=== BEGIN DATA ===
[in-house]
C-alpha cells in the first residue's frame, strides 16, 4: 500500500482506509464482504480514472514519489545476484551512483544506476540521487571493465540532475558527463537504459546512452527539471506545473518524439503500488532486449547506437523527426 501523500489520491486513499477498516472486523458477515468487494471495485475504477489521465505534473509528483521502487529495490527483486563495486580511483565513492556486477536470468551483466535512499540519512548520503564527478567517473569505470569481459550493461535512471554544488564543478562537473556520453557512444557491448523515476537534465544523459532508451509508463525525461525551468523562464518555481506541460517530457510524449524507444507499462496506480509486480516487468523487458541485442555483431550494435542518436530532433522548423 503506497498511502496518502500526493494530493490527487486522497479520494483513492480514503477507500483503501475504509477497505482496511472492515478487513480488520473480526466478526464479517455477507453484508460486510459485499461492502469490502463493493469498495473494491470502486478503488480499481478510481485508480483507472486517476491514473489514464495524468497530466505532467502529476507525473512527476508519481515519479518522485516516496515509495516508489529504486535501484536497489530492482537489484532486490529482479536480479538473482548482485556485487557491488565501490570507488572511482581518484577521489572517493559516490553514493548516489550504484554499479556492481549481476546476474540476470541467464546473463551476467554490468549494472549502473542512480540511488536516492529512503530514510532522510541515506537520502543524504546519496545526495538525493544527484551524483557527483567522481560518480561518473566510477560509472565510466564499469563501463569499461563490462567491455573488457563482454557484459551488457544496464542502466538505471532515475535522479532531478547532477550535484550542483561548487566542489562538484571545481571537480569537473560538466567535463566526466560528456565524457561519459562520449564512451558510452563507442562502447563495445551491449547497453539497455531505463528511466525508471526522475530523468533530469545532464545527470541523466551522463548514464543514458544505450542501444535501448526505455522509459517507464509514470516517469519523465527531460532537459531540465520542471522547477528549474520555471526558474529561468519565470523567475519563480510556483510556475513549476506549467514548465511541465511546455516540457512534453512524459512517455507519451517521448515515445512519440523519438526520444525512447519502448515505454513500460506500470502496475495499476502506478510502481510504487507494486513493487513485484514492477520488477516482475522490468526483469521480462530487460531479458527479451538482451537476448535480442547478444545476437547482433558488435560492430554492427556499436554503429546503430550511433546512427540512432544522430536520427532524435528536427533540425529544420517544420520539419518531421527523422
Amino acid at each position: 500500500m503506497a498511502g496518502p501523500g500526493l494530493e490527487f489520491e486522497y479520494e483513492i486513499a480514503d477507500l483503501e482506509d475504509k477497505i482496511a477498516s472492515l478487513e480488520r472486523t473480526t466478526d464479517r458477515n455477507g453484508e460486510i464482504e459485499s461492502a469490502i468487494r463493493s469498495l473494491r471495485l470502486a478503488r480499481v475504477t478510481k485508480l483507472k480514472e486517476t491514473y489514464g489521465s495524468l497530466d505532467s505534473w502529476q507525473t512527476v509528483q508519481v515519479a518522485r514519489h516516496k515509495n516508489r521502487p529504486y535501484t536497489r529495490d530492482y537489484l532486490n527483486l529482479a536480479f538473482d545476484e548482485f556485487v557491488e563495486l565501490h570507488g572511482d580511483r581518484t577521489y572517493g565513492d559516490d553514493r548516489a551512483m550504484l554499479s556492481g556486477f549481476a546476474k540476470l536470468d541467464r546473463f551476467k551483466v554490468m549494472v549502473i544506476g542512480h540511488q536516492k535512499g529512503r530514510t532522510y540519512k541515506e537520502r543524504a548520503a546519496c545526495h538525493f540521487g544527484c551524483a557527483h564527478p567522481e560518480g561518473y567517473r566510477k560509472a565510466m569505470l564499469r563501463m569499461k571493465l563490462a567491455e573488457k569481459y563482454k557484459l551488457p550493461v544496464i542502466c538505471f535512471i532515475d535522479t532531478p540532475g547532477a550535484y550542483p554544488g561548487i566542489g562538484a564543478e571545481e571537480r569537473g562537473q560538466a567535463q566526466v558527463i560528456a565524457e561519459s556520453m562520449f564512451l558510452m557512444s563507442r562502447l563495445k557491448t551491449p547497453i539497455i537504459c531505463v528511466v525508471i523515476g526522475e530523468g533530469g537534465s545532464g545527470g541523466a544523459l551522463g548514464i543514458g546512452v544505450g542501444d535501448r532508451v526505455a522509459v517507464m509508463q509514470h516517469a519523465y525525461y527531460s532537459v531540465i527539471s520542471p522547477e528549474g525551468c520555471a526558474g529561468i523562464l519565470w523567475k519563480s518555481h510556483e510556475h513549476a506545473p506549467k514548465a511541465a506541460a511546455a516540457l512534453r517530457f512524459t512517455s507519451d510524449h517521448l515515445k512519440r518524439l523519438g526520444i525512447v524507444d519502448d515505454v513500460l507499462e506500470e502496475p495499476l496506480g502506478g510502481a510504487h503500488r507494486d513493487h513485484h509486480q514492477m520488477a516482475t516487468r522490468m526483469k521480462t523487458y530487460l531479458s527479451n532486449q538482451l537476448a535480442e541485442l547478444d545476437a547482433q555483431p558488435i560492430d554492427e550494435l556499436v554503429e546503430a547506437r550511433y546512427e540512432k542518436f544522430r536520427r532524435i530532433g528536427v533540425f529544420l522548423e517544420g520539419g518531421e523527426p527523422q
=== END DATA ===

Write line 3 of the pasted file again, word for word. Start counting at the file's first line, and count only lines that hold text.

Amino acid at each position: 500500500m503506497a498511502g496518502p501523500g500526493l494530493e490527487f489520491e486522497y479520494e483513492i486513499a480514503d477507500l483503501e482506509d475504509k477497505i482496511a477498516s472492515l478487513e480488520r472486523t473480526t466478526d464479517r458477515n455477507g453484508e460486510i464482504e459485499s461492502a469490502i468487494r463493493s469498495l473494491r471495485l470502486a478503488r480499481v475504477t478510481k485508480l483507472k480514472e486517476t491514473y489514464g489521465s495524468l497530466d505532467s505534473w502529476q507525473t512527476v509528483q508519481v515519479a518522485r514519489h516516496k515509495n516508489r521502487p529504486y535501484t536497489r529495490d530492482y537489484l532486490n527483486l529482479a536480479f538473482d545476484e548482485f556485487v557491488e563495486l565501490h570507488g572511482d580511483r581518484t577521489y572517493g565513492d559516490d553514493r548516489a551512483m550504484l554499479s556492481g556486477f549481476a546476474k540476470l536470468d541467464r546473463f551476467k551483466v554490468m549494472v549502473i544506476g542512480h540511488q536516492k535512499g529512503r530514510t532522510y540519512k541515506e537520502r543524504a548520503a546519496c545526495h538525493f540521487g544527484c551524483a557527483h564527478p567522481e560518480g561518473y567517473r566510477k560509472a565510466m569505470l564499469r563501463m569499461k571493465l563490462a567491455e573488457k569481459y563482454k557484459l551488457p550493461v544496464i542502466c538505471f535512471i532515475d535522479t532531478p540532475g547532477a550535484y550542483p554544488g561548487i566542489g562538484a564543478e571545481e571537480r569537473g562537473q560538466a567535463q566526466v558527463i560528456a565524457e561519459s556520453m562520449f564512451l558510452m557512444s563507442r562502447l563495445k557491448t551491449p547497453i539497455i537504459c531505463v528511466v525508471i523515476g526522475e530523468g533530469g537534465s545532464g545527470g541523466a544523459l551522463g548514464i543514458g546512452v544505450g542501444d535501448r532508451v526505455a522509459v517507464m509508463q509514470h516517469a519523465y525525461y527531460s532537459v531540465i527539471s520542471p522547477e528549474g525551468c520555471a526558474g529561468i523562464l519565470w523567475k519563480s518555481h510556483e510556475h513549476a506545473p506549467k514548465a511541465a506541460a511546455a516540457l512534453r517530457f512524459t512517455s507519451d510524449h517521448l515515445k512519440r518524439l523519438g526520444i525512447v524507444d519502448d515505454v513500460l507499462e506500470e502496475p495499476l496506480g502506478g510502481a510504487h503500488r507494486d513493487h513485484h509486480q514492477m520488477a516482475t516487468r522490468m526483469k521480462t523487458y530487460l531479458s527479451n532486449q538482451l537476448a535480442e541485442l547478444d545476437a547482433q555483431p558488435i560492430d554492427e550494435l556499436v554503429e546503430a547506437r550511433y546512427e540512432k542518436f544522430r536520427r532524435i530532433g528536427v533540425f529544420l522548423e517544420g520539419g518531421e523527426p527523422q